It is my great joy to be able to have the opportunity to document the variety of occurrences that we get to experience here at Ravenseyrie. I appreciate those of you who diligently visit this blog and allow yourself to be transported to our fair island, for a glimpse of the changing seasons and the curious ways of the horses.

4 comments:

Kris McCormack said...

Fabulous photos of Mistral, Lynne... and I love the backlit ones of the herd, too!

Altamiro's "theft" of your mitten only to leave it with his young son leaves me wondering what he was thinking..

Leslie said...

Lynne thank you again for letting us be a "fly on the wall" watching your herd. I can't express how much I enjoy reading your blog posts! Don't ever, ever, stop!!! Or at least promise me this will all become a book some day! ;o)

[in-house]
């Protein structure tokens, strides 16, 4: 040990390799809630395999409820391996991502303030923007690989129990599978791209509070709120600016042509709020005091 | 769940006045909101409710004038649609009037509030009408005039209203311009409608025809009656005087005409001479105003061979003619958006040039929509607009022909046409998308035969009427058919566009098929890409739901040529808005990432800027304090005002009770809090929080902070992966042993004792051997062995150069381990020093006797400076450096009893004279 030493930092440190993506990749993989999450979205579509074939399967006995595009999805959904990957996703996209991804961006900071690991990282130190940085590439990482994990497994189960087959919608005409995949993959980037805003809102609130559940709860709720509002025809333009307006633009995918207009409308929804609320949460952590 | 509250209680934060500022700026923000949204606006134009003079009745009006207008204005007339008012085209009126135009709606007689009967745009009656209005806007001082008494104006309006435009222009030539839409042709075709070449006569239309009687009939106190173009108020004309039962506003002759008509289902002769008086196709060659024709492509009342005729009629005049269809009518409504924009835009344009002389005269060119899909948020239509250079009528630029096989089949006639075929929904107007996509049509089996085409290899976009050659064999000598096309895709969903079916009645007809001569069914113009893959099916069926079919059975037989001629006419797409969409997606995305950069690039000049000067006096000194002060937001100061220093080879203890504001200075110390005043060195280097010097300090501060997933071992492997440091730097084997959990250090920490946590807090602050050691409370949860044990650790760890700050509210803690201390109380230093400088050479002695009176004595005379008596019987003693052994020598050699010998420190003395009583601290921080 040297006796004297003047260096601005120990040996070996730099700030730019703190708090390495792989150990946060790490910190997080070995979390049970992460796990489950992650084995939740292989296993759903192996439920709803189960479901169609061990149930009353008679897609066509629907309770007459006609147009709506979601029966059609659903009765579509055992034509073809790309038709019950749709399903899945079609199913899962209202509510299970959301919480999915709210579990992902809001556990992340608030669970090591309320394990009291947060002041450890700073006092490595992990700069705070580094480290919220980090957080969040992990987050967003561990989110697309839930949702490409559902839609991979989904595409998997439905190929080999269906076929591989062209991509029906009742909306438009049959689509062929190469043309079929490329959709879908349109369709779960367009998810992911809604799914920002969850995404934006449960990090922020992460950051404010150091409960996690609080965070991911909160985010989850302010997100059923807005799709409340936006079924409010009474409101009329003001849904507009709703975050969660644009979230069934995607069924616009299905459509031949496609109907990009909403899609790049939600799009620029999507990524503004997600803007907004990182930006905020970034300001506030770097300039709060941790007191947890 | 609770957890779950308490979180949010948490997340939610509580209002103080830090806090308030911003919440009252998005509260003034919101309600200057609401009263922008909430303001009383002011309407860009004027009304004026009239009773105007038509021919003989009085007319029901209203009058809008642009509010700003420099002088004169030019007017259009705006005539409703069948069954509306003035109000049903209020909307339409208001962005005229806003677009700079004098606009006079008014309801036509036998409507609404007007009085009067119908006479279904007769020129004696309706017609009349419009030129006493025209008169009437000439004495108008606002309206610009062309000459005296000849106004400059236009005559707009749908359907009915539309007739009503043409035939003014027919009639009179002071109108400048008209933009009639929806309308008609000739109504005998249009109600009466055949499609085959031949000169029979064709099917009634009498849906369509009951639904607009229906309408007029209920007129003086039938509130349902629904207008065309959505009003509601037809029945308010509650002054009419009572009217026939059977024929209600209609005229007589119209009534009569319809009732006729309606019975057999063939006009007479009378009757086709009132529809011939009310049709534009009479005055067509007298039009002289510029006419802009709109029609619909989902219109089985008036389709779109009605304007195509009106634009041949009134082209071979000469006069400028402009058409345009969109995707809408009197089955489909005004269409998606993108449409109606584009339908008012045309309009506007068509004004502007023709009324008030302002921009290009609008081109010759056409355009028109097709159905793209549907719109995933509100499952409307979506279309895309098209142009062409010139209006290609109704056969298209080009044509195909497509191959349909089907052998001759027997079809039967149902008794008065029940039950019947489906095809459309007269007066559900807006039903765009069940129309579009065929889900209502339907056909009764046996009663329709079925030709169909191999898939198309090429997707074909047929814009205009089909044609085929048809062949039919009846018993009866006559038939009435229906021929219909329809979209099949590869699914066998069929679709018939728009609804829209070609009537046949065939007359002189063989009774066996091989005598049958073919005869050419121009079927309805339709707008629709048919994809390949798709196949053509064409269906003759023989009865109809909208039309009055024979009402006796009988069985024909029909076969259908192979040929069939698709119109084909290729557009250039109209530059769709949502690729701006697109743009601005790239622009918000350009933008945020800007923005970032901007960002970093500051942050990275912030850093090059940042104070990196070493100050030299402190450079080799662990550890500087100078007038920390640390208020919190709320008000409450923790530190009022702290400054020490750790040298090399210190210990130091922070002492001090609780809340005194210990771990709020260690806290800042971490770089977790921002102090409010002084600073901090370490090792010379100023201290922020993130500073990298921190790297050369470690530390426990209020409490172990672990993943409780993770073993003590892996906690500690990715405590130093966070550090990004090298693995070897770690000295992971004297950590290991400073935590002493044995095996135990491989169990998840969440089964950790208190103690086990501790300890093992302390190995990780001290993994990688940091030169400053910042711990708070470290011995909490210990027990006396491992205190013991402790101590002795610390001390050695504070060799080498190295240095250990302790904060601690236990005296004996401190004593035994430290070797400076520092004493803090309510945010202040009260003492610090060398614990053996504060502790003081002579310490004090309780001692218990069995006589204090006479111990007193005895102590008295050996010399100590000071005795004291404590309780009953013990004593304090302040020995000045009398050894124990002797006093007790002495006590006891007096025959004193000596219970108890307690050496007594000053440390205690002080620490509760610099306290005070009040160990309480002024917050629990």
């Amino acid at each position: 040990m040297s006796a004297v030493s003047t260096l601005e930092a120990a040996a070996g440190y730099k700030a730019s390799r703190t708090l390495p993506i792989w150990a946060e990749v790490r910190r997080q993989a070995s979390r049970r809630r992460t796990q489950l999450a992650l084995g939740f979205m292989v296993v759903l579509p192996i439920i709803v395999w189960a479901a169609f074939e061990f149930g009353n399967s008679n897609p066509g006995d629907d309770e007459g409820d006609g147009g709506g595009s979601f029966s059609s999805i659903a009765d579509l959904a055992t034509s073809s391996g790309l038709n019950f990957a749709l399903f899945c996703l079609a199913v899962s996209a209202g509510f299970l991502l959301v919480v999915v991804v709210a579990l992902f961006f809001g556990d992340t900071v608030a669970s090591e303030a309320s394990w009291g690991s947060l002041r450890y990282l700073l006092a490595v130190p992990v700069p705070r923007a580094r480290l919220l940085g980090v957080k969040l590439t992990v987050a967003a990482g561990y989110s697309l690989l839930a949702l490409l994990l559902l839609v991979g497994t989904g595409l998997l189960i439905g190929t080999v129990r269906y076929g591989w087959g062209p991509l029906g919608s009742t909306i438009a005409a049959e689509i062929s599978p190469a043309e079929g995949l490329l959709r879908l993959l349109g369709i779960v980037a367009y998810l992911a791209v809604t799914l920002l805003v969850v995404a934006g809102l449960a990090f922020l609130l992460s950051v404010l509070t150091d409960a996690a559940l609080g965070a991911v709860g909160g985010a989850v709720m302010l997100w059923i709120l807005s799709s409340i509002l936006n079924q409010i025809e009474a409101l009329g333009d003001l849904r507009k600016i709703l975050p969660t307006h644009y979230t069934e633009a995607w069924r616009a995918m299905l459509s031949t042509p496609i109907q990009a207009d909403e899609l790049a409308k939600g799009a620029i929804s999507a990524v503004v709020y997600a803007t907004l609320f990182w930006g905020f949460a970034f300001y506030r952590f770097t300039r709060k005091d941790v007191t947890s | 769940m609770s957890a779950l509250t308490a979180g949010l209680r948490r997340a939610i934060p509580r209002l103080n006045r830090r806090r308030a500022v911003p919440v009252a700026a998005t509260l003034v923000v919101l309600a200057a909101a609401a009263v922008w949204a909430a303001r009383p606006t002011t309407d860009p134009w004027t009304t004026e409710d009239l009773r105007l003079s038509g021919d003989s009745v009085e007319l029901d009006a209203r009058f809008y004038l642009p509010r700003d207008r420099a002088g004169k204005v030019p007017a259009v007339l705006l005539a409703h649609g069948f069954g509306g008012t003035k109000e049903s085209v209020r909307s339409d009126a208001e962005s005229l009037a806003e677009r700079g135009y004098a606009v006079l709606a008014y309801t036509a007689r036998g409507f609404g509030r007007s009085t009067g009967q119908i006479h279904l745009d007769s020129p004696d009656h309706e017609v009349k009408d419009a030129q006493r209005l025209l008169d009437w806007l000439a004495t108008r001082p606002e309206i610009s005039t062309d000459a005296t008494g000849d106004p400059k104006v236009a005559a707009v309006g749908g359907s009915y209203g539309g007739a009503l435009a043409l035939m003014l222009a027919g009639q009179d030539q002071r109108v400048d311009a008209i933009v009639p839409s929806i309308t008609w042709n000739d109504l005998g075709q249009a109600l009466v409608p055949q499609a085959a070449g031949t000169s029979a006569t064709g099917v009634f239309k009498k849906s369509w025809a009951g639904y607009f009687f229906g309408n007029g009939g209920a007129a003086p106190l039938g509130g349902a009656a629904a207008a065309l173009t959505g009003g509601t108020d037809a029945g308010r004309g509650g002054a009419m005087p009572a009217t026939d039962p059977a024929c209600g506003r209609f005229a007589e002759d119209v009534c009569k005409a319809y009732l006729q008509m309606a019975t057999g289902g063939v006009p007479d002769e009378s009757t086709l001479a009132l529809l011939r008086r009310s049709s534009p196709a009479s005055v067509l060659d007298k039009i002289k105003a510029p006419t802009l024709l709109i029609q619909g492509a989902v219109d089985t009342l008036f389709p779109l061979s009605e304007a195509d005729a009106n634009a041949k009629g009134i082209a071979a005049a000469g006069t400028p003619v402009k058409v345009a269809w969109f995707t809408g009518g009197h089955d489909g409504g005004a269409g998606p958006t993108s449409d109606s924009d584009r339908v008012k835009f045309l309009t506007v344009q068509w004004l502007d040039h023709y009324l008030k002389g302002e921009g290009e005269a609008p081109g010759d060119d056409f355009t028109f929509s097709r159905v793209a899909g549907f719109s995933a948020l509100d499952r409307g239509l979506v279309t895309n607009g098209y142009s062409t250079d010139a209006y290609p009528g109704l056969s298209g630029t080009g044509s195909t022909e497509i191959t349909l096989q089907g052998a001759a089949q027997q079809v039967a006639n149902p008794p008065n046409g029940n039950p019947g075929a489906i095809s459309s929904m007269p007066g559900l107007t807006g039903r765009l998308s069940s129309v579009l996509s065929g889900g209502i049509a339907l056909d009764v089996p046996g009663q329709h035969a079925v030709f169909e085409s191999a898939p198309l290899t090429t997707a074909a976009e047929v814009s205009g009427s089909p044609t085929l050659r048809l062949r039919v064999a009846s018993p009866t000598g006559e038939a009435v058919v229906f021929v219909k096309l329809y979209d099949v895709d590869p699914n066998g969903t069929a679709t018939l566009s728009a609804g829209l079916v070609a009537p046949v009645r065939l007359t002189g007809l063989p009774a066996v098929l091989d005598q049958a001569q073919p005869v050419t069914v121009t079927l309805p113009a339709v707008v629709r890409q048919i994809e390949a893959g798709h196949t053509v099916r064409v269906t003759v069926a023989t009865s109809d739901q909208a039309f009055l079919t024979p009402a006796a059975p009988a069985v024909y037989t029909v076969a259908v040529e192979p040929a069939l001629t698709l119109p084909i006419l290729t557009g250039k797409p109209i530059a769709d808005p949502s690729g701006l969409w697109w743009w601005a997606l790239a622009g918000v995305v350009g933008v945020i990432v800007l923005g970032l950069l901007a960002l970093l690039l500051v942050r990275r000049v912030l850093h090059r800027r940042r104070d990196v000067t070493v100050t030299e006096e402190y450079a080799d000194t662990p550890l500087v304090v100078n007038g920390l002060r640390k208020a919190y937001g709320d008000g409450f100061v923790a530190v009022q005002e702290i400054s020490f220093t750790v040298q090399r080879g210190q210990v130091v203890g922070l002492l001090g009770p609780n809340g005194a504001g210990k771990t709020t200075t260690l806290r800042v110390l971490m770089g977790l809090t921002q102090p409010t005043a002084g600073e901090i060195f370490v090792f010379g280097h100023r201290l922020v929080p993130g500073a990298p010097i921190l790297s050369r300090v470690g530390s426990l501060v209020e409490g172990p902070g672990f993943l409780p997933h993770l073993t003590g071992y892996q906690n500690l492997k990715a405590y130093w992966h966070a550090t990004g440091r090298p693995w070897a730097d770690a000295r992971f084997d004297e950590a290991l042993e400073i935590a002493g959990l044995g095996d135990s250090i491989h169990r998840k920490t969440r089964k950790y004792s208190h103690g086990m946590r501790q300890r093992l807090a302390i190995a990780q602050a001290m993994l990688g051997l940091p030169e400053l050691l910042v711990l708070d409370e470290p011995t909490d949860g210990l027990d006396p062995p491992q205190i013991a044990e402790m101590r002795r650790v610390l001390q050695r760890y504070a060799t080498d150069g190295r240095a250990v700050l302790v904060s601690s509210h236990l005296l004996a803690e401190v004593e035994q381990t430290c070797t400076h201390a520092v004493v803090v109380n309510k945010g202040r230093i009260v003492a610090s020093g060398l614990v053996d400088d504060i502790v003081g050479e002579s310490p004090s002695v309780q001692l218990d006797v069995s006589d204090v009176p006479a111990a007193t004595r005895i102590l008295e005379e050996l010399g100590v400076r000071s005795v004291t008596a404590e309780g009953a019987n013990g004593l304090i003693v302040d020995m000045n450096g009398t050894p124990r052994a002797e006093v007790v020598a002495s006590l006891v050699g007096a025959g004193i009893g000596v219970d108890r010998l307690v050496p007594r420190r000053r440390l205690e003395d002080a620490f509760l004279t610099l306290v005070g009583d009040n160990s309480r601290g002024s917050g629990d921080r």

Annemiek said...

Lynne,

I commented once that looking at your life at Ravenseyrie for me feels like living in a National Geographic film. What makes it all the more special for me is that through your stories we have come to “know” the star actors here and that makes this a unique experience. The beauty is overwhelming, especially in the photo’s with the snow and the sun. I feel privileged to look through your journal window.

The film with Altamiro and the mitten is so funny. I have a friend who is struggling with a stallion she has in training. He is housed in a traditional way, has no contact with other horses and is really aggressive towards humans. Not intentionally, but she tells me she feels he is extremely frustrated. I know a lot of people think all stallions act this way. I have seen several myself. Sad isn’t it? There must be a whole population of people out there that only know stallions as aggressive, frustrated and dangerous horses and approach them with this utterly distorted picture of reality in mind. Of course we force them into this behavior, but no one seems to know or to care.